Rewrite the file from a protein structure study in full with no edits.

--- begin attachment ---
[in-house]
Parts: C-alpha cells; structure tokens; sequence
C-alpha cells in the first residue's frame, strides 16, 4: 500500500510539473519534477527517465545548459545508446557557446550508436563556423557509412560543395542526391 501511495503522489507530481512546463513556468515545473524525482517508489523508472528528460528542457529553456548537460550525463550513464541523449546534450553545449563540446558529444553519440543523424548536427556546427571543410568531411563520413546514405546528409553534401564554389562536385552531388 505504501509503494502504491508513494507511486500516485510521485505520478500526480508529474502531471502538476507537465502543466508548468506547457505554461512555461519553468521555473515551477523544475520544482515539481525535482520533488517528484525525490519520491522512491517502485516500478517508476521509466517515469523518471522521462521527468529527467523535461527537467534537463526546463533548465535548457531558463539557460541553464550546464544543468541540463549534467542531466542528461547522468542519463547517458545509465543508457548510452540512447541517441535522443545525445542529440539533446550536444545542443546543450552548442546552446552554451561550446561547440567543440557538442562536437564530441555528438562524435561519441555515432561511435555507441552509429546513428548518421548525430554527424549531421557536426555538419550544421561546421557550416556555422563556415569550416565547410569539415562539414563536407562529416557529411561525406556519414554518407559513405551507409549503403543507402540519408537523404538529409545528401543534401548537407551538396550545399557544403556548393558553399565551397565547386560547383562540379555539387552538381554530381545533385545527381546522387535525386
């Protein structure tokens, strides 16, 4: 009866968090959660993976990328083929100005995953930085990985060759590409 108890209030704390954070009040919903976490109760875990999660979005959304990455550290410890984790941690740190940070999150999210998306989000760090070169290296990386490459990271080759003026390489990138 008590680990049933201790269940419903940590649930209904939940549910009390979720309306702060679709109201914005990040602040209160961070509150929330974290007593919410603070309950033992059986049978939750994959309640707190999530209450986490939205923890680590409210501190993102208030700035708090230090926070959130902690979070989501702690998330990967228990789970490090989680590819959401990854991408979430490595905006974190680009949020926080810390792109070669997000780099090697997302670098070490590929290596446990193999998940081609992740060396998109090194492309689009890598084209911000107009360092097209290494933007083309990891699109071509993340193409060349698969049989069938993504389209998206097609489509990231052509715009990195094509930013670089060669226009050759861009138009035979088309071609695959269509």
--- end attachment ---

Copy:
[in-house]
Parts: C-alpha cells; structure tokens; sequence
C-alpha cells in the first residue's frame, strides 16, 4: 500500500510539473519534477527517465545548459545508446557557446550508436563556423557509412560543395542526391 501511495503522489507530481512546463513556468515545473524525482517508489523508472528528460528542457529553456548537460550525463550513464541523449546534450553545449563540446558529444553519440543523424548536427556546427571543410568531411563520413546514405546528409553534401564554389562536385552531388 505504501509503494502504491508513494507511486500516485510521485505520478500526480508529474502531471502538476507537465502543466508548468506547457505554461512555461519553468521555473515551477523544475520544482515539481525535482520533488517528484525525490519520491522512491517502485516500478517508476521509466517515469523518471522521462521527468529527467523535461527537467534537463526546463533548465535548457531558463539557460541553464550546464544543468541540463549534467542531466542528461547522468542519463547517458545509465543508457548510452540512447541517441535522443545525445542529440539533446550536444545542443546543450552548442546552446552554451561550446561547440567543440557538442562536437564530441555528438562524435561519441555515432561511435555507441552509429546513428548518421548525430554527424549531421557536426555538419550544421561546421557550416556555422563556415569550416565547410569539415562539414563536407562529416557529411561525406556519414554518407559513405551507409549503403543507402540519408537523404538529409545528401543534401548537407551538396550545399557544403556548393558553399565551397565547386560547383562540379555539387552538381554530381545533385545527381546522387535525386
């Protein structure tokens, strides 16, 4: 009866968090959660993976990328083929100005995953930085990985060759590409 108890209030704390954070009040919903976490109760875990999660979005959304990455550290410890984790941690740190940070999150999210998306989000760090070169290296990386490459990271080759003026390489990138 008590680990049933201790269940419903940590649930209904939940549910009390979720309306702060679709109201914005990040602040209160961070509150929330974290007593919410603070309950033992059986049978939750994959309640707190999530209450986490939205923890680590409210501190993102208030700035708090230090926070959130902690979070989501702690998330990967228990789970490090989680590819959401990854991408979430490595905006974190680009949020926080810390792109070669997000780099090697997302670098070490590929290596446990193999998940081609992740060396998109090194492309689009890598084209911000107009360092097209290494933007083309990891699109071509993340193409060349698969049989069938993504389209998206097609489509990231052509715009990195094509930013670089060669226009050759861009138009035979088309071609695959269509």